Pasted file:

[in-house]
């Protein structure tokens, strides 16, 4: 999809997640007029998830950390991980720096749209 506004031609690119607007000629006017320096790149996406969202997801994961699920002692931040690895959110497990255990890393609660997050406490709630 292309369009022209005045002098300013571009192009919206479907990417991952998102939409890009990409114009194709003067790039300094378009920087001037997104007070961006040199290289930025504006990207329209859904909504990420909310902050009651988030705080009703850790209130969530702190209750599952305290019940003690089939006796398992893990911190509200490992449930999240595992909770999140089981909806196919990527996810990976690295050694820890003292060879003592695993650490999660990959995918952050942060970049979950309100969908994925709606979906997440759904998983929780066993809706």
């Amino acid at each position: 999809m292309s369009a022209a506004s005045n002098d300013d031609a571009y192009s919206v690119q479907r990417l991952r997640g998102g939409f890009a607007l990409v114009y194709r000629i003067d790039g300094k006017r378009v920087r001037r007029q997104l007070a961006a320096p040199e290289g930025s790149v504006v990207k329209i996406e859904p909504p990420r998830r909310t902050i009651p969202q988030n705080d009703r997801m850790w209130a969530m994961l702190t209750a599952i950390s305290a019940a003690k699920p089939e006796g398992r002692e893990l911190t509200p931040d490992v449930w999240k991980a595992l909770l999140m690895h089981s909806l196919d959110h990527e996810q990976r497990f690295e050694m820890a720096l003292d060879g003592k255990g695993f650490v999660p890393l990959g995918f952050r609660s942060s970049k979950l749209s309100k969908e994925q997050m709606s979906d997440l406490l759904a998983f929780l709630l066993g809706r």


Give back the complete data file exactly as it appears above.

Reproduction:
[in-house]
């Protein structure tokens, strides 16, 4: 999809997640007029998830950390991980720096749209 506004031609690119607007000629006017320096790149996406969202997801994961699920002692931040690895959110497990255990890393609660997050406490709630 292309369009022209005045002098300013571009192009919206479907990417991952998102939409890009990409114009194709003067790039300094378009920087001037997104007070961006040199290289930025504006990207329209859904909504990420909310902050009651988030705080009703850790209130969530702190209750599952305290019940003690089939006796398992893990911190509200490992449930999240595992909770999140089981909806196919990527996810990976690295050694820890003292060879003592695993650490999660990959995918952050942060970049979950309100969908994925709606979906997440759904998983929780066993809706």
């Amino acid at each position: 999809m292309s369009a022209a506004s005045n002098d300013d031609a571009y192009s919206v690119q479907r990417l991952r997640g998102g939409f890009a607007l990409v114009y194709r000629i003067d790039g300094k006017r378009v920087r001037r007029q997104l007070a961006a320096p040199e290289g930025s790149v504006v990207k329209i996406e859904p909504p990420r998830r909310t902050i009651p969202q988030n705080d009703r997801m850790w209130a969530m994961l702190t209750a599952i950390s305290a019940a003690k699920p089939e006796g398992r002692e893990l911190t509200p931040d490992v449930w999240k991980a595992l909770l999140m690895h089981s909806l196919d959110h990527e996810q990976r497990f690295e050694m820890a720096l003292d060879g003592k255990g695993f650490v999660p890393l990959g995918f952050r609660s942060s970049k979950l749209s309100k969908e994925q997050m709606s979906d997440l406490l759904a998983f929780l709630l066993g809706r």